Water’s Edge a Kinder, Gentler Law Thriller
- Glenn McCarty Crosswalk.com Contributing Writer
- 2011 11 Aug
Author: Robert Whitlow
Title: Water’s Edge
Publisher: Thomas Nelson
By specializing in ethically-minded legal novels set in the South, it’s not hard to see why North Carolina attorney Robert Whitlow has drawn comparisons to John Grisham. Of course, that’s a little hyperbolic, but still in the same arena. Water’s Edge, Whitlow’s latest, is heavier on the ethics and lighter on the legalese than most of Grisham’s work, so it becomes a kindler, gentler law thriller whose mystery develops at a modest pace under the guidance of a competent hand. It’s a quick, but nonetheless compelling read which asks some real questions about the relevance of an ancient faith in the modern world.
The novel follows Atlanta attorney Tom Crane, who in one day loses both his high-profile job and his girlfriend (as well as his cat). He’s scheduled to return home to his hometown of Bethel, Georgia to close out the business of his late father, also a lawyer, and when he gets there, Crane begins to discover some things don’t add up about his father’s last months, or his death in what was termed a drowning during a fishing trip. In the process of investigating, Crane recommits to the Christian faith of his father, thanks to the influence of his uncle Elias, and reawakens a relationship with his high school girlfriend Tiffany. However, Crane’s faith is immediately tested by both the investigation and the new relationship. Through the twists and turns of the plot, Whitlow maintains a good degree of mystery about the outcome of Crane’s investigation. He adds a nice twist near the novel’s end, but it resolves itself a bit too tidily to gain maximum impact.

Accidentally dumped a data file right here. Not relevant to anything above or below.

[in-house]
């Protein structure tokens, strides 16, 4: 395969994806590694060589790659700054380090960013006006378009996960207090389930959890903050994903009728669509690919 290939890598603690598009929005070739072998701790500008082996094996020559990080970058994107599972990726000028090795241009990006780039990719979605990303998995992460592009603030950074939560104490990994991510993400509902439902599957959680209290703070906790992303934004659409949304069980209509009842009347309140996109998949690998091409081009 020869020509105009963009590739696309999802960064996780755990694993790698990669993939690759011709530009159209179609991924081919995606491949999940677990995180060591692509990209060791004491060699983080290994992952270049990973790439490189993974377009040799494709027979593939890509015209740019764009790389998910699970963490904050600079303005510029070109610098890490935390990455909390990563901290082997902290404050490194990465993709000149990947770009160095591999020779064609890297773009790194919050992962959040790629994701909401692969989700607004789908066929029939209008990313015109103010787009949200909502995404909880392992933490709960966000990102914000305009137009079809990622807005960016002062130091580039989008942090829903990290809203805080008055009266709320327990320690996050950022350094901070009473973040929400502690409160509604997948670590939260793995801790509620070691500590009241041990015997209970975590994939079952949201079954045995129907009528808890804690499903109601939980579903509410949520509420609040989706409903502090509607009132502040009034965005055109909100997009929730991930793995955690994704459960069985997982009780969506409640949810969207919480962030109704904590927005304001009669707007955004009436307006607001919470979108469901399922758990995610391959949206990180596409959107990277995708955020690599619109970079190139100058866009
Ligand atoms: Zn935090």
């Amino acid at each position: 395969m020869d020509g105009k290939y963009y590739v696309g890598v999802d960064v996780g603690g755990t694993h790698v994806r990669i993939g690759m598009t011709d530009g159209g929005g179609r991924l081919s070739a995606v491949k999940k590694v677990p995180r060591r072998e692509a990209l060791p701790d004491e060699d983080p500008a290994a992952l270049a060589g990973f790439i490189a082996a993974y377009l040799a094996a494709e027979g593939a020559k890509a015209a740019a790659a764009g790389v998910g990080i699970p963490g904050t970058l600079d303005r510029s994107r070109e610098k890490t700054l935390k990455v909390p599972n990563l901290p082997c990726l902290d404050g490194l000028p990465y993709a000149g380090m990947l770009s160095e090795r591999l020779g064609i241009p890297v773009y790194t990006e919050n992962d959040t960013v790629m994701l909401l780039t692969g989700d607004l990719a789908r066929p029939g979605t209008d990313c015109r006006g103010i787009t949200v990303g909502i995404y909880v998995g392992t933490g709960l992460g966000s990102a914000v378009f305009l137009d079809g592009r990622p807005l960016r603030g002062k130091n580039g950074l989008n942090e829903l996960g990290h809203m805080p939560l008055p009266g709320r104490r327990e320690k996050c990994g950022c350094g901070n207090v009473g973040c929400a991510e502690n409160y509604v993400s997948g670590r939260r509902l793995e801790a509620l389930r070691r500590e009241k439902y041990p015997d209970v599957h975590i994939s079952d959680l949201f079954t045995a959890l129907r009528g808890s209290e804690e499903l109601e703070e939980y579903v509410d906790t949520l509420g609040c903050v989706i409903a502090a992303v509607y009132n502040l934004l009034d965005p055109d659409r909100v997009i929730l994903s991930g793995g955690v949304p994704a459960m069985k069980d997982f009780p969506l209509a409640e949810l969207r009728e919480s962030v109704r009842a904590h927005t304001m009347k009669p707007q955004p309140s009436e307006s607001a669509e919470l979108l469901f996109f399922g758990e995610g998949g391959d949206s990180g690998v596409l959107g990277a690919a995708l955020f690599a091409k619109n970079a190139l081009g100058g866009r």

Whitlow wisely forgoes placing the country-vs.-city dilemma which is suggested by the novel’s cover art front and center. Instead, the heart of the story lies not in the legal arena, but the spiritual one. This becomes a more sophisticated conflict. Since Crane’s conversion occurs early, allowing time for him to wrestle with the implications of a total commitment to Christ. Once he returns to the faith of his fathers, he is faced with new dilemmas. These aren’t the standard do-the-right-thing-against-all-odds type of decisions, but more gray.
Setting is both one of the novel’s greatest strengths and its weaknesses. Whitlow’s descriptions of northwest Georgia’s terrain and the mood which is created are obviously borne out of experience, and rendered lovingly to give the place an otherworldly quality. One striking example of this is the creation of Austin’s Pond, the spot where Tom’s father died, which takes on an almost otherworldly significance. However, in spots, Whitlow seems to make Bethel a bit too clean. It’s hard to imagine such a place as Bethel, where everyone Crane encounters is decent, and well-mannered, and the food is out of this world, existing in the twenty-first century. It seems like it belongs to another time, which saps a bit of the novel’s verisimilitude.
Regardless of this, Water’s Edge remains a success, offering probing spiritual questions and a nice puzzle of a plot. It is definitely directed squarely at a Christian audience, but goes below the surface to pose mature questions for readers maturing in their faith. And its admonition to walk in the “ancient paths” is a timeless message indeed.